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The Ouija board has been a convenient prop and MacGuffin in horror movies for decades, and one is a centerpiece of Jonah Lives, though the rules are a bit different than we're used to. The film itself is mediocre, with a few bright spots.
We begin with two young women, Lydia and Barbara (Nicole Lasala and Jocelyn Padilla) watching a few male friends play two on two football. (Note that this stuck out to me as something unrealistic. Two on two football? Who does that?) Lydia is dating Tony (James Barrett) and Barbara is dating Johnny (Rob Roy), while Jessie (Aaron Peaslee) is the wimpy friend, and Francis (Ryan Boudreau) is the pseudo-intellectual friend. It's possible I've mixed up these names or relationships a bit. Most of these characters aren't super distinct.
Tiring of football, they soon repair to Francis's house where they must hang out in the basement, since Francis's parents are upstairs having a somewhat adult party. They become bored, so Francis runs upstairs to fetch a Ouija board, pausing only to talk some "not as smart as it wants to be" talk with his younger sister. He also meets Zora (Brinke Stevens), a lecherous cougar who brags about how wonderful her life is now that her husband is dead. Back in the basement, Francis and Johnny argue about messing around with the Ouija board. Johnny would be fine with just two using it, but all six of them would have dire consequences. Exactly why is unclear. Of course, the other five move forward and dire consequences ensue, involving one reanimated corpse, Jonah (Cesar Pereira), who is upset that his wife murdered him and has not been punished.
The actors in Jonah Lives are all decent. Not great, but competent. And there are moments where they show real skill. Padilla has an emotional moment toward the end that is very compelling. But these actors are hampered by a scattered and ill thought out script, with awkward dialogue and odd exchanges. The pseudo-philosophical arguments about Ouija, etc. simply aren't believable from these people, or any people. So, otherwise good actors come off as clumsy when asked to talk this way. The story itself meanders and can't manage to build or maintain any real tension, though in a lot of ways it wants to be a slow burn horror story. On the other hand, the blood and makeup effects are exceptionally good, especially for an obviously low budget film like this one. The Jonah makeup is great, and the sequence where he climbs up out of his grave is chilling. A character dies after an asthma attack, and the blue lips, etc. are spot on. The same kind of skill is evident in the technical aspects of the film: lighting, camera work, set dressing, etc. But the story and dialogue just do not work. In sum, it's a mixed bag. Rent It.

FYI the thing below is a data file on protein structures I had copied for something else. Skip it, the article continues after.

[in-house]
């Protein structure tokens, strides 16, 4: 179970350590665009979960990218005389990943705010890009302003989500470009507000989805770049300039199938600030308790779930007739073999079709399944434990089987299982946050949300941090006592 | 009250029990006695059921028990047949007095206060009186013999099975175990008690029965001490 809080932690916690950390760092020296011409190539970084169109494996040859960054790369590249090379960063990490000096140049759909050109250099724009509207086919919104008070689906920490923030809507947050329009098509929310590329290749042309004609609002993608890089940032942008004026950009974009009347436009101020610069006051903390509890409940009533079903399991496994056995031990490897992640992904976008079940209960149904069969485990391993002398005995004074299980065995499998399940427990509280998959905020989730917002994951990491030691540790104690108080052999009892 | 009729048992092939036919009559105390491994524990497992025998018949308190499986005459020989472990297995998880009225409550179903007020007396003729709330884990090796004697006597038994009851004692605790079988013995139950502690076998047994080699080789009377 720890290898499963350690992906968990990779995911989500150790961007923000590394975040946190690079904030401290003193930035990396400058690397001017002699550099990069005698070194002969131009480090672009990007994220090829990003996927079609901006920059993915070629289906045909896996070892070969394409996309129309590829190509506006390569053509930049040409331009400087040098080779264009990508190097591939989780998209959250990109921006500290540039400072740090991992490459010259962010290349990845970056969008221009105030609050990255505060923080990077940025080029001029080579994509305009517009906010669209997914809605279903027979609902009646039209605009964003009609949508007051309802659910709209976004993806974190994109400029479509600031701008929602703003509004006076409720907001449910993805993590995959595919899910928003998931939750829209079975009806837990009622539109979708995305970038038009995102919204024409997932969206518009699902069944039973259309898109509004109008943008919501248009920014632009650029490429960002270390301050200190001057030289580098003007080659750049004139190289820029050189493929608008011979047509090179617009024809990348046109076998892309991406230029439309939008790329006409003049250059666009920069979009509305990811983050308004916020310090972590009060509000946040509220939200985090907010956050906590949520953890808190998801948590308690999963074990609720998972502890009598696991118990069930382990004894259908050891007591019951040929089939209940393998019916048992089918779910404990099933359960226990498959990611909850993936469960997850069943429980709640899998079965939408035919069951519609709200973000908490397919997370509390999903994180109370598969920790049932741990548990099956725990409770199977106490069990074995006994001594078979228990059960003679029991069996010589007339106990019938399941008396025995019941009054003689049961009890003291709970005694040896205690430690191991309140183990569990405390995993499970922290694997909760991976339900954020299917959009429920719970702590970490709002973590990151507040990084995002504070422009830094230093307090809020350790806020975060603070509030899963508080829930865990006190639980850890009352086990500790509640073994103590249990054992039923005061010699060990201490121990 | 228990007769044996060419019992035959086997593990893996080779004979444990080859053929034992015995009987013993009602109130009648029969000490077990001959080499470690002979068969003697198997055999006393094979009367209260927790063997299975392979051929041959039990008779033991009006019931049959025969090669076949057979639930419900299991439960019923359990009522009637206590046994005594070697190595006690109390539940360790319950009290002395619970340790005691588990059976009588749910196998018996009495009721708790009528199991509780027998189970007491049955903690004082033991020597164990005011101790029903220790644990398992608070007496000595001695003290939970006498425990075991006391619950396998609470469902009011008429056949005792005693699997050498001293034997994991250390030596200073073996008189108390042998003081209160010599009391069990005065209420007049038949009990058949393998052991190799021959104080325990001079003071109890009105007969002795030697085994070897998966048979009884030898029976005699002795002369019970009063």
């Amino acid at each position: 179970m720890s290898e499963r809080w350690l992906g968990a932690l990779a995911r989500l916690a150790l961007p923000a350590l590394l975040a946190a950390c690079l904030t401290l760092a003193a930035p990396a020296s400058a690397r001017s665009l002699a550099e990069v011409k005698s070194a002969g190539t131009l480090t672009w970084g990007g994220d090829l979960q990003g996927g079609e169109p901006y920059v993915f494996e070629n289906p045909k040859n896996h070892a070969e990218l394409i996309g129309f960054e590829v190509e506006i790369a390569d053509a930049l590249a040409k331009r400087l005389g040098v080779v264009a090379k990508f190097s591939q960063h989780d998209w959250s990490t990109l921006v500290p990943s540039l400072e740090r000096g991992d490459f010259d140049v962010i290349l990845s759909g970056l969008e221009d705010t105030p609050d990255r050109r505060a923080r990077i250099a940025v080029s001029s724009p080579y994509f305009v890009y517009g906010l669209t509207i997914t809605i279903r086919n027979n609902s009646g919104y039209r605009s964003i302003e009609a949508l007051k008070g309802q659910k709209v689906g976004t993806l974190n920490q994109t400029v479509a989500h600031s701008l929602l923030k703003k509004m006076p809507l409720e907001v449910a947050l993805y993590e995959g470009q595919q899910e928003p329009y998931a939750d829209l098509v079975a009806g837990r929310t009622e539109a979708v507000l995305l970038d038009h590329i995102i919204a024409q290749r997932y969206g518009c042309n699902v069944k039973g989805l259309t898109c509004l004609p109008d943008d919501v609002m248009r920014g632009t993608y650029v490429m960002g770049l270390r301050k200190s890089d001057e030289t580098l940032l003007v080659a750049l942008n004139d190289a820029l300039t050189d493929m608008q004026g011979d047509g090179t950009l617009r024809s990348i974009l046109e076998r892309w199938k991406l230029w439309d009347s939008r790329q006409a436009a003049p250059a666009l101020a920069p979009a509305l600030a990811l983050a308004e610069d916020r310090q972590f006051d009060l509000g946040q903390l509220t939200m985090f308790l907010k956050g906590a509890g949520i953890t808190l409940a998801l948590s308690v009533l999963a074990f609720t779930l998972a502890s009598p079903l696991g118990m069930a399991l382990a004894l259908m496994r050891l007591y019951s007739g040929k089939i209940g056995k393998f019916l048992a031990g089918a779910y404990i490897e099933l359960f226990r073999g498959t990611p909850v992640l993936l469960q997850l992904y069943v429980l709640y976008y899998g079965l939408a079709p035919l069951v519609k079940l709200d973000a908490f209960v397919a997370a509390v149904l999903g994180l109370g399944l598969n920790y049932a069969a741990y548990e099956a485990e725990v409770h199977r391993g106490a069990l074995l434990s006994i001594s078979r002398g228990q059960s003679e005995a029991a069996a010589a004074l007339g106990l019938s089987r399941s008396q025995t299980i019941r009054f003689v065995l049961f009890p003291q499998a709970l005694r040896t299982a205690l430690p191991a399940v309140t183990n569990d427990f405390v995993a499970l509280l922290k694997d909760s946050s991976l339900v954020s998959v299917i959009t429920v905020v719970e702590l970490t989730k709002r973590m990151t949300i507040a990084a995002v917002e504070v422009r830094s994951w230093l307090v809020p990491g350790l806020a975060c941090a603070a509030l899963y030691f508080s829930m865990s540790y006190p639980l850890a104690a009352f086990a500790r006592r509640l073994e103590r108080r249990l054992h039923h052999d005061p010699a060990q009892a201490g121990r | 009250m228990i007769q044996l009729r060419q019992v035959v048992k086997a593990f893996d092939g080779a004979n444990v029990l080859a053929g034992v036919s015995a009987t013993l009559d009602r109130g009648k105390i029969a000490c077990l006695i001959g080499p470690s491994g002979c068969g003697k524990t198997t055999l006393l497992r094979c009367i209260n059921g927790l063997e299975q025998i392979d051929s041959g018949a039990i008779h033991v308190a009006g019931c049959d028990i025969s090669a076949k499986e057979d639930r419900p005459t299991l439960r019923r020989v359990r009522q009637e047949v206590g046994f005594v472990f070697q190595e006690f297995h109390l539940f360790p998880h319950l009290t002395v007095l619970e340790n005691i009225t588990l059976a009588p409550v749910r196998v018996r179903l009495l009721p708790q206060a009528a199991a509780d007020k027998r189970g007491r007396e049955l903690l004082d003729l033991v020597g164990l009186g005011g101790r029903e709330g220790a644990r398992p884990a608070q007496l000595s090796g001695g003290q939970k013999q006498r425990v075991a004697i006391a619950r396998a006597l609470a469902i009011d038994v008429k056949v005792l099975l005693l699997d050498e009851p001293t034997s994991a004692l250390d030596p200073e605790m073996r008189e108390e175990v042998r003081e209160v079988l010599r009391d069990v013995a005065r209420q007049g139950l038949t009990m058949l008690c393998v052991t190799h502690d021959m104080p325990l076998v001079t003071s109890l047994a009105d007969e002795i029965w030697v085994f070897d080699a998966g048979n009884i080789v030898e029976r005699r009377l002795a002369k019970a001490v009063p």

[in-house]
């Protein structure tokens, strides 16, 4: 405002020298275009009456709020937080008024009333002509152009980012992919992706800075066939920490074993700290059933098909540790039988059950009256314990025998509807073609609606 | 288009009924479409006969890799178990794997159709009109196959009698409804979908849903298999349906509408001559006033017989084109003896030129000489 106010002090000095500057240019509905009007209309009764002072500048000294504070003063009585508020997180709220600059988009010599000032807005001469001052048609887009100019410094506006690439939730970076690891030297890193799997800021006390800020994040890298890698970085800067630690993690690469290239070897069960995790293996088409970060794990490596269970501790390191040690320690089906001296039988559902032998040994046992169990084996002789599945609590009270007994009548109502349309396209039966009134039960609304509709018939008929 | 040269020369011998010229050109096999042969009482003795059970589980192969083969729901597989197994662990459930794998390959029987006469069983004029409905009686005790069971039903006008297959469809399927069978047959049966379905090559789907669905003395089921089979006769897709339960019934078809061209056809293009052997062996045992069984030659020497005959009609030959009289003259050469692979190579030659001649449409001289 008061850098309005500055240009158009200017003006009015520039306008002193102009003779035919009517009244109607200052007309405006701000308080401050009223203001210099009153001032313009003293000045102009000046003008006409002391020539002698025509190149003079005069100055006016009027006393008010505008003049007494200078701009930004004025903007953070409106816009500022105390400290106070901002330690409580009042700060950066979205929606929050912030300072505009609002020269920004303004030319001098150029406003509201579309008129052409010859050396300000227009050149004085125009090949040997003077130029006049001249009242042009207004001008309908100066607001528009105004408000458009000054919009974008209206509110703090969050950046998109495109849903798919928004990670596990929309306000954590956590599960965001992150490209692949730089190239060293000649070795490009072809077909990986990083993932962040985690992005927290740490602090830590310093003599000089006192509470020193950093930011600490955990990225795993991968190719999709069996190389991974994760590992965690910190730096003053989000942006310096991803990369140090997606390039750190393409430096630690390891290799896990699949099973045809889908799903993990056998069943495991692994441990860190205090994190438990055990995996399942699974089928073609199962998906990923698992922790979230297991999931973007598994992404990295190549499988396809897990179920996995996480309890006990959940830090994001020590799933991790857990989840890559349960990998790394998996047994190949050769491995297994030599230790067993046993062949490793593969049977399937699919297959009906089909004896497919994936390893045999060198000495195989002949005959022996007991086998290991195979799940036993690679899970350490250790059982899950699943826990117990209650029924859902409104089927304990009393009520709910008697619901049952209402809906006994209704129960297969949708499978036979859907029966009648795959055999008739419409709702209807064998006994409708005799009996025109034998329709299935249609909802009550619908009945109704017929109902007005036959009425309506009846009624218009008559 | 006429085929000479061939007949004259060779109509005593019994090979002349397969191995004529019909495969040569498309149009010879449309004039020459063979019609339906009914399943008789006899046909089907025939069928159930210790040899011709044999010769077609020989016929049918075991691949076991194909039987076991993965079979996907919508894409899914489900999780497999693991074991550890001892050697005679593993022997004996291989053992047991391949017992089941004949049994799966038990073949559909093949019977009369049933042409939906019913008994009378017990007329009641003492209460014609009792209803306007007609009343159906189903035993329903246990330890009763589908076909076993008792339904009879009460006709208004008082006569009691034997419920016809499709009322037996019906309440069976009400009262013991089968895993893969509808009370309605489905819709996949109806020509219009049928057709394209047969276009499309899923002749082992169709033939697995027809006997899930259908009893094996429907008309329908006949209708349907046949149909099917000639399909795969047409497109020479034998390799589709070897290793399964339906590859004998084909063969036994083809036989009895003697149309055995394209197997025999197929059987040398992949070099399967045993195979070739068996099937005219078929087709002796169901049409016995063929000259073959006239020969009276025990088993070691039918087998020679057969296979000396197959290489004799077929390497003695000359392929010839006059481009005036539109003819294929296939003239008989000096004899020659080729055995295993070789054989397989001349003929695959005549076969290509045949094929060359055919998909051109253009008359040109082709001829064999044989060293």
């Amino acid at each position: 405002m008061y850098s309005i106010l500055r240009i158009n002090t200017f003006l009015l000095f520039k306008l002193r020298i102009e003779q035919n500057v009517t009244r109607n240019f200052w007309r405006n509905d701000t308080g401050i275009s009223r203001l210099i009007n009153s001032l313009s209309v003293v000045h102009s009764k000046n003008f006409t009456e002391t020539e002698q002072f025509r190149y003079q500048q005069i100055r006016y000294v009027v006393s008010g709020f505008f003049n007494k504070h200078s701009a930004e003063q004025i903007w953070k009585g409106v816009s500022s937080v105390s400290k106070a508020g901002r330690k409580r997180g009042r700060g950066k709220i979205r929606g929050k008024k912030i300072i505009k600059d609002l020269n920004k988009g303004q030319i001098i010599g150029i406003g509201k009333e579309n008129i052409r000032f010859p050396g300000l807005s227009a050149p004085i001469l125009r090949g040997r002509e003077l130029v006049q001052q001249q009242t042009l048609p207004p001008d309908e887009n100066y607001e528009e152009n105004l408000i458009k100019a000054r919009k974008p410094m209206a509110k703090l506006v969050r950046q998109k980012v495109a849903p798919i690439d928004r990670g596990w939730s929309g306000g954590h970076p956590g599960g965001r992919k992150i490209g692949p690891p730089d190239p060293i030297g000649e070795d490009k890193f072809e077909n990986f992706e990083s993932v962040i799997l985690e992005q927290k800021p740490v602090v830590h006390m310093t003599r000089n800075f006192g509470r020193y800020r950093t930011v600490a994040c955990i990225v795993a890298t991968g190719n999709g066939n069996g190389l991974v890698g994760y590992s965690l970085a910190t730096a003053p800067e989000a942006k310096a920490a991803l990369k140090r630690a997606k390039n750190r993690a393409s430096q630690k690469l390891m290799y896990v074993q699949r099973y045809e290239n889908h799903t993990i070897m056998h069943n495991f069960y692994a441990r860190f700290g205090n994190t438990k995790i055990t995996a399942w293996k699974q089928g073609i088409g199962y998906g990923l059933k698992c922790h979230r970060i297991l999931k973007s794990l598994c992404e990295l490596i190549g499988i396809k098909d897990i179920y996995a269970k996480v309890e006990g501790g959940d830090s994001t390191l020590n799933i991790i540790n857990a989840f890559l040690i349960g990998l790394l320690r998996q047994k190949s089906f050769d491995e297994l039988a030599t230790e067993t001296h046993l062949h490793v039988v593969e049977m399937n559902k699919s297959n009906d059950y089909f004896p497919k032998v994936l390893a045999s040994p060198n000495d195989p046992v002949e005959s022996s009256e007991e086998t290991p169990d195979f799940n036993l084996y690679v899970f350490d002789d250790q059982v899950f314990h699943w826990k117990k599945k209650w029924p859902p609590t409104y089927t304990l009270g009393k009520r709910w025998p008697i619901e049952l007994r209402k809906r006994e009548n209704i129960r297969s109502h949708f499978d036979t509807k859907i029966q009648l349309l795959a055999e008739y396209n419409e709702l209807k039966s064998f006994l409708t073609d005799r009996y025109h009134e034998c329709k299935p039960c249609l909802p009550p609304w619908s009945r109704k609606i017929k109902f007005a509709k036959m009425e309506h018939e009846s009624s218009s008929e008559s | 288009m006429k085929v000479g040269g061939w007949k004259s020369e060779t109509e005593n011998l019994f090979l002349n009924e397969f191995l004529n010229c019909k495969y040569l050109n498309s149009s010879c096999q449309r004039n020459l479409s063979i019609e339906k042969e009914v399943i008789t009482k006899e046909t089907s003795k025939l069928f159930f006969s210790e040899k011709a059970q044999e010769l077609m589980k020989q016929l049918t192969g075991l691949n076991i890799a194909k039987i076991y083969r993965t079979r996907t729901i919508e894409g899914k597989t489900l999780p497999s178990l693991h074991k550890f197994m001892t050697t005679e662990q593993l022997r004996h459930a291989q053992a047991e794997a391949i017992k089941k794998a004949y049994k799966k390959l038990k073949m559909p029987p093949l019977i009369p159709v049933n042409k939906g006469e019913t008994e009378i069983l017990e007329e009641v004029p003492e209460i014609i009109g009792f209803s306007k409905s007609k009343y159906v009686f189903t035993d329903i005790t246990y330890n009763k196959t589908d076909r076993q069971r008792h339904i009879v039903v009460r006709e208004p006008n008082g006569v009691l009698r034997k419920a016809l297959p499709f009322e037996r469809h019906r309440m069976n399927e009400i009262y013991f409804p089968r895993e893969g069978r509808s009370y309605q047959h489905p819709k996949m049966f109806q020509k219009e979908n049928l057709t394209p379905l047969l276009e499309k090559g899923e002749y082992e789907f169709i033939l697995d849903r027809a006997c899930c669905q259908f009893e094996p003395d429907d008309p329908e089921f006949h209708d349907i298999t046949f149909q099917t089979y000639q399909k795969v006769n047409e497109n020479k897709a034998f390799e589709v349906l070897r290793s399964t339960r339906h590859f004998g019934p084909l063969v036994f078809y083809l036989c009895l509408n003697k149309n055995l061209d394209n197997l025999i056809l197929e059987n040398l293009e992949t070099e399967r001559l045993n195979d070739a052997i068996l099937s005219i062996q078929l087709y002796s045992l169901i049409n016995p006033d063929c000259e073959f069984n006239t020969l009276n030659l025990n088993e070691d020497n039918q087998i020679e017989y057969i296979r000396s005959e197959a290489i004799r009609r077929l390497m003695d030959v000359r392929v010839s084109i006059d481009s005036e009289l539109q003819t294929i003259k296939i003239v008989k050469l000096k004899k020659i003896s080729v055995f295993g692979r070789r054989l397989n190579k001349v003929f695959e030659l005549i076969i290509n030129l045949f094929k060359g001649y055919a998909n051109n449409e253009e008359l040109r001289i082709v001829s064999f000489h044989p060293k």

The aspect ratio is a wide 2.35:1, and the film generally looks good. The image is very clear, especially in the opening scenes in the football field. The colors are rich, as are the shadows, though the action is never obscured.
The audio is Dolby digital 2 channel, and is a little more problematic than the visuals. The dialogue is muffled at times and a bit difficult to make out. The lack of subtitles makes this frustrating. But for the most part we can understand what is being said. No hiss or other problem is audible. No alternate language track is included.
A few extras are included, in addition to a slew of Wild Eye trailers. They are:
Behind the Scenes Teaser
At just under a minute, this is what it sounds like: bits and bobs of behind the scenes footage.
Behind the Scenes with Brinke Stevens
This is four minutes of behind the scenes shots which involve Ms. Stevens.
Fall River Celebrates the Arts! Screening
A couple of brief introductions and audience reactions at a festival screening.
Original Teaser Trailer
A decent trailer that runs to 1:31.
A slightly longer trailer.
Jonah Lives is a creditable effort at slow burn horror, and technically quite adept. It can't rise above the awkward and scattered script, though. The actors struggle with the dialogue and it's never very frightening, though there are a few very cool tableaux. This is one to check out, but don't expect to be blown away.